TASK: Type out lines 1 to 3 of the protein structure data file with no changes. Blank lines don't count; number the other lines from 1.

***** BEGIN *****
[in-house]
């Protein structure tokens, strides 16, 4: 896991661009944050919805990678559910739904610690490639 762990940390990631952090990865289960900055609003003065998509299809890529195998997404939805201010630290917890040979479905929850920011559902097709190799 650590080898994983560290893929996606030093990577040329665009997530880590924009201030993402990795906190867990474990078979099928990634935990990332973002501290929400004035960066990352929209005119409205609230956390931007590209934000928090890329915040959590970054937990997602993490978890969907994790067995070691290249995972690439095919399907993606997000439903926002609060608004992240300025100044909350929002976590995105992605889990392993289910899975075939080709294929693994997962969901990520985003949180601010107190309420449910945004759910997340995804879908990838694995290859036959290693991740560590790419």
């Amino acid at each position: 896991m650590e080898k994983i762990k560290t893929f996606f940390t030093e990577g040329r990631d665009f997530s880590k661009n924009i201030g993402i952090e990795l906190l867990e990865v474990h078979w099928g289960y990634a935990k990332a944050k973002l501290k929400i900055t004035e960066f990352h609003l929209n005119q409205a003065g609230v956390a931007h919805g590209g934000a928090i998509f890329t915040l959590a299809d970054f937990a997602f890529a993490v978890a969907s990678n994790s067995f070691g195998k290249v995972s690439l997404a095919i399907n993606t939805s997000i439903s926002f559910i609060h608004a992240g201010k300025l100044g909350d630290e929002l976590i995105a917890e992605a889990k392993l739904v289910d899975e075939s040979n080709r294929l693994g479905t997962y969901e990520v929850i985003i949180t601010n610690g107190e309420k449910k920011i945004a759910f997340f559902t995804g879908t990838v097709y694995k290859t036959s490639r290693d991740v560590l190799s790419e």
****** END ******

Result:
[in-house]
């Protein structure tokens, strides 16, 4: 896991661009944050919805990678559910739904610690490639 762990940390990631952090990865289960900055609003003065998509299809890529195998997404939805201010630290917890040979479905929850920011559902097709190799 650590080898994983560290893929996606030093990577040329665009997530880590924009201030993402990795906190867990474990078979099928990634935990990332973002501290929400004035960066990352929209005119409205609230956390931007590209934000928090890329915040959590970054937990997602993490978890969907994790067995070691290249995972690439095919399907993606997000439903926002609060608004992240300025100044909350929002976590995105992605889990392993289910899975075939080709294929693994997962969901990520985003949180601010107190309420449910945004759910997340995804879908990838694995290859036959290693991740560590790419």
């Amino acid at each position: 896991m650590e080898k994983i762990k560290t893929f996606f940390t030093e990577g040329r990631d665009f997530s880590k661009n924009i201030g993402i952090e990795l906190l867990e990865v474990h078979w099928g289960y990634a935990k990332a944050k973002l501290k929400i900055t004035e960066f990352h609003l929209n005119q409205a003065g609230v956390a931007h919805g590209g934000a928090i998509f890329t915040l959590a299809d970054f937990a997602f890529a993490v978890a969907s990678n994790s067995f070691g195998k290249v995972s690439l997404a095919i399907n993606t939805s997000i439903s926002f559910i609060h608004a992240g201010k300025l100044g909350d630290e929002l976590i995105a917890e992605a889990k392993l739904v289910d899975e075939s040979n080709r294929l693994g479905t997962y969901e990520v929850i985003i949180t601010n610690g107190e309420k449910k920011i945004a759910f997340f559902t995804g879908t990838v097709y694995k290859t036959s490639r290693d991740v560590l190799s790419e």